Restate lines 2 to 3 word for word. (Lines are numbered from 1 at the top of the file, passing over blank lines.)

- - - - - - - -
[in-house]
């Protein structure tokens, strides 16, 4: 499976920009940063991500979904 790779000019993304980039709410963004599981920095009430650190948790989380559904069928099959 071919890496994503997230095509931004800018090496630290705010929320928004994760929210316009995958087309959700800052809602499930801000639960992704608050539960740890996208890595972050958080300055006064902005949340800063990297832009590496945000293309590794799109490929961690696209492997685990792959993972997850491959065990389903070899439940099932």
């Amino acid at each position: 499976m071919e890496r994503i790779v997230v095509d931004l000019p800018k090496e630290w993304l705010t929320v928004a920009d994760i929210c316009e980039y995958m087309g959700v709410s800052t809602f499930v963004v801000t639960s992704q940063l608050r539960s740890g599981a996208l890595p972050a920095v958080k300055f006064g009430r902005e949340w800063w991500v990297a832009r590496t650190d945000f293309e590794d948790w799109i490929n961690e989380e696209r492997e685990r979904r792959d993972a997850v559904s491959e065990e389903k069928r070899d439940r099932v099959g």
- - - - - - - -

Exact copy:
């Protein structure tokens, strides 16, 4: 499976920009940063991500979904 790779000019993304980039709410963004599981920095009430650190948790989380559904069928099959 071919890496994503997230095509931004800018090496630290705010929320928004994760929210316009995958087309959700800052809602499930801000639960992704608050539960740890996208890595972050958080300055006064902005949340800063990297832009590496945000293309590794799109490929961690696209492997685990792959993972997850491959065990389903070899439940099932």
């Amino acid at each position: 499976m071919e890496r994503i790779v997230v095509d931004l000019p800018k090496e630290w993304l705010t929320v928004a920009d994760i929210c316009e980039y995958m087309g959700v709410s800052t809602f499930v963004v801000t639960s992704q940063l608050r539960s740890g599981a996208l890595p972050a920095v958080k300055f006064g009430r902005e949340w800063w991500v990297a832009r590496t650190d945000f293309e590794d948790w799109i490929n961690e989380e696209r492997e685990r979904r792959d993972a997850v559904s491959e065990e389903k069928r070899d439940r099932v099959g």